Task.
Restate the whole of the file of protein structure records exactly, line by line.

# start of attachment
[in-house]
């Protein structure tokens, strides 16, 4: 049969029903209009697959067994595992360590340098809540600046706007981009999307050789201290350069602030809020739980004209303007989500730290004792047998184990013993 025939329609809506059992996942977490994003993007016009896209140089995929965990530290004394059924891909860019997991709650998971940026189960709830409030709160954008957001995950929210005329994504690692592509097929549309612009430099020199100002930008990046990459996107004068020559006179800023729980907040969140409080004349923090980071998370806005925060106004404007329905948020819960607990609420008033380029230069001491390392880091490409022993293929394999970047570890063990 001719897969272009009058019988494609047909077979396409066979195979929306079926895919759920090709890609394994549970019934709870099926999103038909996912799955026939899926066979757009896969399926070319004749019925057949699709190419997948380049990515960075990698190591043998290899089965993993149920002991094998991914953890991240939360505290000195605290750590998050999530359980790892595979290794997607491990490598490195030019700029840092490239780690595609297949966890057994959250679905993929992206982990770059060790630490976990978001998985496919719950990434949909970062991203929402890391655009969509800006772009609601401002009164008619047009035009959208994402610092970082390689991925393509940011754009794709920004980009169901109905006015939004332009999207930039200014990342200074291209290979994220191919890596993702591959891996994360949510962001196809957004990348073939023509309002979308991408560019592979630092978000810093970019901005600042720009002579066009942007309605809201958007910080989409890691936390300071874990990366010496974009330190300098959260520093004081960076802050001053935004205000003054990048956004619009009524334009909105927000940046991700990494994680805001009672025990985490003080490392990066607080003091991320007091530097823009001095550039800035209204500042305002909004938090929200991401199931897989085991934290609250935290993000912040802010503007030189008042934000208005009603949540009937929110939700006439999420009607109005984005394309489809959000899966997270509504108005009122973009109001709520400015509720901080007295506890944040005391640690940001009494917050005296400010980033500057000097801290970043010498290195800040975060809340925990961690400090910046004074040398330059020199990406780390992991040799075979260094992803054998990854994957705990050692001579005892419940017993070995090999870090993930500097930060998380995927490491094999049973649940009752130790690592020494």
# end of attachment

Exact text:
[in-house]
């Protein structure tokens, strides 16, 4: 049969029903209009697959067994595992360590340098809540600046706007981009999307050789201290350069602030809020739980004209303007989500730290004792047998184990013993 025939329609809506059992996942977490994003993007016009896209140089995929965990530290004394059924891909860019997991709650998971940026189960709830409030709160954008957001995950929210005329994504690692592509097929549309612009430099020199100002930008990046990459996107004068020559006179800023729980907040969140409080004349923090980071998370806005925060106004404007329905948020819960607990609420008033380029230069001491390392880091490409022993293929394999970047570890063990 001719897969272009009058019988494609047909077979396409066979195979929306079926895919759920090709890609394994549970019934709870099926999103038909996912799955026939899926066979757009896969399926070319004749019925057949699709190419997948380049990515960075990698190591043998290899089965993993149920002991094998991914953890991240939360505290000195605290750590998050999530359980790892595979290794997607491990490598490195030019700029840092490239780690595609297949966890057994959250679905993929992206982990770059060790630490976990978001998985496919719950990434949909970062991203929402890391655009969509800006772009609601401002009164008619047009035009959208994402610092970082390689991925393509940011754009794709920004980009169901109905006015939004332009999207930039200014990342200074291209290979994220191919890596993702591959891996994360949510962001196809957004990348073939023509309002979308991408560019592979630092978000810093970019901005600042720009002579066009942007309605809201958007910080989409890691936390300071874990990366010496974009330190300098959260520093004081960076802050001053935004205000003054990048956004619009009524334009909105927000940046991700990494994680805001009672025990985490003080490392990066607080003091991320007091530097823009001095550039800035209204500042305002909004938090929200991401199931897989085991934290609250935290993000912040802010503007030189008042934000208005009603949540009937929110939700006439999420009607109005984005394309489809959000899966997270509504108005009122973009109001709520400015509720901080007295506890944040005391640690940001009494917050005296400010980033500057000097801290970043010498290195800040975060809340925990961690400090910046004074040398330059020199990406780390992991040799075979260094992803054998990854994957705990050692001579005892419940017993070995090999870090993930500097930060998380995927490491094999049973649940009752130790690592020494």